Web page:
Elizabeth Rusch is an award-winning children’s bElizabethook author and magazine writer. Her books include The Mighty Mars Rovers, For the Love of Music: The Remarkable Story of Maria Anna Mozart, and Electrical Wizard: How Nikola Tesla Lit Up the World. She teaches nonfiction and children’s literature at the Attic Institute in Portland, Oregon. Visit her online at ElizabethRusch.com.

Marjorie Priceman, illustrator of many acclaimed picture books, has won Caldecott Honors for her illustrations in Zin! Zin! Zin! A Violin! by Lloyd Moss and Hot Air: The (Mostly) True Story of the Frist Hot-Air Balloon Ride, which she also wrote. She lives in Lewisburg, Pennsylvania.

Fizzopolis #3: Snoodles! bubbles over with belly burps-and belly laughs

Fiozz“Carman’s wacky words and Sheesley’s loony artwork go together like soda pop and belches!” (Jim Benton, New York Times bestselling author of the Franny K. Stein and Dear Dumb Diary series)

Bestselling author Patrick Carman and Emmy Award-winning illustrator Brian Sheesley will have fans of Big Nate and Timmy Failure bubbling over with laughter in this third installment of the Fizzopolis series.

Help! Gone missing: 100,000 bottles of Fuzzwonker Fizz!

Harold Fuzzwonker and his best good buddy, Floyd, find Fizzopolis in a state of emergency. No Fuzzwonker Fizz! Only one villainous and crummy candy family could have stolen it: the Snoods. Harold and Floyd go on their wildest mission yet and must rescue all the Fuzzwonker Fizz bottles to save Fizzopolis. Burps everywhere are counting on them!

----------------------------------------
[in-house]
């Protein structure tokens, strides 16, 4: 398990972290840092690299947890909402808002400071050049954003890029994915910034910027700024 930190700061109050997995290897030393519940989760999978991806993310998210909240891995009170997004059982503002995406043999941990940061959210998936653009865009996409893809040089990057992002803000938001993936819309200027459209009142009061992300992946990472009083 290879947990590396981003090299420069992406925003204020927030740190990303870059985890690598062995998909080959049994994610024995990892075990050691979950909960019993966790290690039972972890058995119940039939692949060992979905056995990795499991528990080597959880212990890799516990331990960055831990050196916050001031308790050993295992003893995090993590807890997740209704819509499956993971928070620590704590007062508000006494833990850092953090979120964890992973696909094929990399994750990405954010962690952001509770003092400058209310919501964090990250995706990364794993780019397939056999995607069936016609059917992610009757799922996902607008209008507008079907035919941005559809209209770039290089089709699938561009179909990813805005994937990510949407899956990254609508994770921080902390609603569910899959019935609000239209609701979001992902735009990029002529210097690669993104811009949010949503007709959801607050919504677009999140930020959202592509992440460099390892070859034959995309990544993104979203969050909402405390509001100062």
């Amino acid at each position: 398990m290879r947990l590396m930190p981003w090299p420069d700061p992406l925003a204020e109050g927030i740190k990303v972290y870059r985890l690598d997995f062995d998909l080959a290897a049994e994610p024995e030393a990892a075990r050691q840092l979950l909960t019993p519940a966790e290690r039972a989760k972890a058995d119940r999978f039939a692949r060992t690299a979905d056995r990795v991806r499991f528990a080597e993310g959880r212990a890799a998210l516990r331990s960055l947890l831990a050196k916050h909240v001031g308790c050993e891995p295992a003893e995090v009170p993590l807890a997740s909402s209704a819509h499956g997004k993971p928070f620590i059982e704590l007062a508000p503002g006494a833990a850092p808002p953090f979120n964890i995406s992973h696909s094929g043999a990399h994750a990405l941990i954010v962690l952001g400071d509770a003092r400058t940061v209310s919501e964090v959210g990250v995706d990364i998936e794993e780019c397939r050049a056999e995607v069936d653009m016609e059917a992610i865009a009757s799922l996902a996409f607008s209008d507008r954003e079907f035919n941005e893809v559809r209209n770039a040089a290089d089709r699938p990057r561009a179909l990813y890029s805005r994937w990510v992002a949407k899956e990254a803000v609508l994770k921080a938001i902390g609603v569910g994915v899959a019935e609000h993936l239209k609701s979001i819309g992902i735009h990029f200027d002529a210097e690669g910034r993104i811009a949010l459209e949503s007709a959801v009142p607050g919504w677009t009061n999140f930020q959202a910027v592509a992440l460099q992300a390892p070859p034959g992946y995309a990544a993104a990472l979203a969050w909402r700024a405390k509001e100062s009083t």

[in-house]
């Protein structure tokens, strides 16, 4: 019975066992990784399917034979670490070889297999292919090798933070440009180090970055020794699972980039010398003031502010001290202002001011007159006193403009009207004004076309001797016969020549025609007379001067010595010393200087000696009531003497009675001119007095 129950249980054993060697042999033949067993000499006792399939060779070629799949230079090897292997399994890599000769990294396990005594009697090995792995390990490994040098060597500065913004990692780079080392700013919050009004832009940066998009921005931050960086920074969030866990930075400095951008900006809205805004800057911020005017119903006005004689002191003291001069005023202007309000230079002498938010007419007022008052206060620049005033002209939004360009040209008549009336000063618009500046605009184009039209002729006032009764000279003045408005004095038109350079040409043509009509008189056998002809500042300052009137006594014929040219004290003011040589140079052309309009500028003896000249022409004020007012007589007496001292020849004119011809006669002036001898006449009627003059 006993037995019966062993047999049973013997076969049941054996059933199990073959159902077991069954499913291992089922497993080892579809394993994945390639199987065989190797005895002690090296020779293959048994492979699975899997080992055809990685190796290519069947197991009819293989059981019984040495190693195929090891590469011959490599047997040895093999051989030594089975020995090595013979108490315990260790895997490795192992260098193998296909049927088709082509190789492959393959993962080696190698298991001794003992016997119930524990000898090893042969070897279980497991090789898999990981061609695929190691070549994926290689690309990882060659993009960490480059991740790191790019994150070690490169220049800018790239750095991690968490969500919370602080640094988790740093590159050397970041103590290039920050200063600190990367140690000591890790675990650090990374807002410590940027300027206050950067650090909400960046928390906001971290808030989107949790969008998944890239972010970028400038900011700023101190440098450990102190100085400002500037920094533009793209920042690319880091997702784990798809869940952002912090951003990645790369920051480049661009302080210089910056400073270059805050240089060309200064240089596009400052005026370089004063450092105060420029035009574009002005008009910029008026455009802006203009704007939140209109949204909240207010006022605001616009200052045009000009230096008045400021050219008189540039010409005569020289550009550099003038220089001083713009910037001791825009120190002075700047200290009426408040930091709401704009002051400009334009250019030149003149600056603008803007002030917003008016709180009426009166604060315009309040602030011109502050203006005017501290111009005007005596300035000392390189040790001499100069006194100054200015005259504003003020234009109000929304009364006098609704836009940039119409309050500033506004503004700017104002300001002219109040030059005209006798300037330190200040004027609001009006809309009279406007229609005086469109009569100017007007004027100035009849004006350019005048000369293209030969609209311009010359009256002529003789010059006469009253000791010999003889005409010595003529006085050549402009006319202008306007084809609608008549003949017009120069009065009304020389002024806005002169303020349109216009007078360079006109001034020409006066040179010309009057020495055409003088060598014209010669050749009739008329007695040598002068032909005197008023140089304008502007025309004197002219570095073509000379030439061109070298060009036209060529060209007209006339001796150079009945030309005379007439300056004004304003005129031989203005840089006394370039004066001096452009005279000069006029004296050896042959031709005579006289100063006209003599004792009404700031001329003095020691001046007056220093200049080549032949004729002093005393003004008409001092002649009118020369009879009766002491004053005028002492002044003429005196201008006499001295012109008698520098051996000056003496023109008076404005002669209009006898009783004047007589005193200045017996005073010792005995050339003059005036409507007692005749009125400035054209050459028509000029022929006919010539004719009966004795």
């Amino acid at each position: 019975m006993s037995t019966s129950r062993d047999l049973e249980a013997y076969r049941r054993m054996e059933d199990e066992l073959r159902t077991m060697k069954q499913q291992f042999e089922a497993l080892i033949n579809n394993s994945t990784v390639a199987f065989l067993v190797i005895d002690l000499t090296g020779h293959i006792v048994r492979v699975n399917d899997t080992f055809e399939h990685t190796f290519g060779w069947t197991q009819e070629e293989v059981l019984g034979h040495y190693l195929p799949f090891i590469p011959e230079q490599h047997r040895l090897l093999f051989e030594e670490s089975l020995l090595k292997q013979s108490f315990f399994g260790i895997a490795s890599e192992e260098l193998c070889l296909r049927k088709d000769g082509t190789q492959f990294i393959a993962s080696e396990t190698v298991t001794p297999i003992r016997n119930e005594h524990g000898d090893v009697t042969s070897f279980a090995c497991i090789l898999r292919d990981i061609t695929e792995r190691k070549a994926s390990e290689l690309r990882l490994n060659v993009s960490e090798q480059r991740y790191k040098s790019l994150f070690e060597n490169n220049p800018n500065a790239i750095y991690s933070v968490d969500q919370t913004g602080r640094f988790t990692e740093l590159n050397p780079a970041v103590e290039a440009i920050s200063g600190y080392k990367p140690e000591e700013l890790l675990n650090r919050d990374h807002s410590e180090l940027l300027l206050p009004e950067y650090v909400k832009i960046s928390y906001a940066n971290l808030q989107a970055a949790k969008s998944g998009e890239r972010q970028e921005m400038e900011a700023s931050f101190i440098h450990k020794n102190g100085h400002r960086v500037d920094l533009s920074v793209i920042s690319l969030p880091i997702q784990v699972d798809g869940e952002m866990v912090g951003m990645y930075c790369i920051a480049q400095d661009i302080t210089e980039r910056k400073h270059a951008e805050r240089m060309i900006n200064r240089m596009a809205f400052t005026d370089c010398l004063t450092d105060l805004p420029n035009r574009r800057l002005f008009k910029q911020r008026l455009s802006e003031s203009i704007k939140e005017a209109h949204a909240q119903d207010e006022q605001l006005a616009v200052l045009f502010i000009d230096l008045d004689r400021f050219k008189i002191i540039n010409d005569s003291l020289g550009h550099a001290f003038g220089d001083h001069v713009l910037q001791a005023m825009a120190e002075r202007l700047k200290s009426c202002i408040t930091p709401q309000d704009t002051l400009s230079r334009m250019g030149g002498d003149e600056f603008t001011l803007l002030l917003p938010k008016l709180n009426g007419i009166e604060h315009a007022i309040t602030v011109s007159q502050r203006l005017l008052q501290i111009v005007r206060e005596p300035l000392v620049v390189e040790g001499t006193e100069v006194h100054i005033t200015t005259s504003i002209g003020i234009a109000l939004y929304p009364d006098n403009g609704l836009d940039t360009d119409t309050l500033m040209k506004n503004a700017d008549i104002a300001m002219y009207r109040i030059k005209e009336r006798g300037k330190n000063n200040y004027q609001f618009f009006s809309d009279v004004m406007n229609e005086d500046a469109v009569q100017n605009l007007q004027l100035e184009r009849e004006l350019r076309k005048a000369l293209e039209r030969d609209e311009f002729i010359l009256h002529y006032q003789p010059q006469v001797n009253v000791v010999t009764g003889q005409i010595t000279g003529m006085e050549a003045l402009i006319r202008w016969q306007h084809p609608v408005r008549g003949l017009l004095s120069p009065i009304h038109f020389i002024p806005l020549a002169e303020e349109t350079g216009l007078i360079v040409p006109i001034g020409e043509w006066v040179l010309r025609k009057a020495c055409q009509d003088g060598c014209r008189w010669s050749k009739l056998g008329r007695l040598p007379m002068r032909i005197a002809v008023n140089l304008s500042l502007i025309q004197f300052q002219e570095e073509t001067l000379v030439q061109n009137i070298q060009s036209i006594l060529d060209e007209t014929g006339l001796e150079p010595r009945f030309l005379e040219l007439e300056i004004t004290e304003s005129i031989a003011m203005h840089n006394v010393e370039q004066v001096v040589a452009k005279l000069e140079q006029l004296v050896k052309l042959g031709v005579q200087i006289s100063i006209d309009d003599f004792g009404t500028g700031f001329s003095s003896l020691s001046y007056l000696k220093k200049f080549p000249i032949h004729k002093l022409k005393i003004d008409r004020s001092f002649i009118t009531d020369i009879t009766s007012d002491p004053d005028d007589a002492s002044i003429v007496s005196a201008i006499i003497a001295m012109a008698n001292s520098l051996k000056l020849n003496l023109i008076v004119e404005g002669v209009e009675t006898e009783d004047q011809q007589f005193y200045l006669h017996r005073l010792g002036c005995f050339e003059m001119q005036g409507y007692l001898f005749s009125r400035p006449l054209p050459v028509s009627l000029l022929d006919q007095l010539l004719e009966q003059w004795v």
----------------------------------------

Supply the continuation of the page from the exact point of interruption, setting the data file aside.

“Fizzopolis bubbles over with belly burps-and belly laughs.” (Tom Watson, New York Times bestselling author of the Stick Dog series)

 

The Best Illustrated Childrens Books

I have always loved picture books. Part of me realizes that I always will.

Throughout the ages, children have been introduced to reading by means of texts bearing pictures as well as words, but it is only in recent years that critical distinctions have been drawn between books where the function of such pictures is merely to illustrate the verbal material, and those where, in one way or another, the pictures have a major role to play in the narrative and characterization, a role which is complementary or sometimes even contradictory to the verbal text. The artwork in both types of book is often of a high standard, frequently receiving its own plaudits from art critics. … The development of such criticism has gone hand in hand with picturebook evolution itself, notably in the years since the publication of Maurice Sendak’s Where the Wild Things Are (1963). — From: Children’s Literature (Readers’ Guides to Essential Criticism) by Pat Pinsen

makewayforducklingsbookcoverChildren’s literature has never looked this good!

Watch this video and share your thoughts on WatchMojo’s list of the Top 10 Illustrated Children’s Books.

Also see The New York Times Best Illustrated Children’s Books of 2016.

One of my favorite books on the WatchMojo list is Make Way for Ducklings by Robert McCloskey. Here is more about it: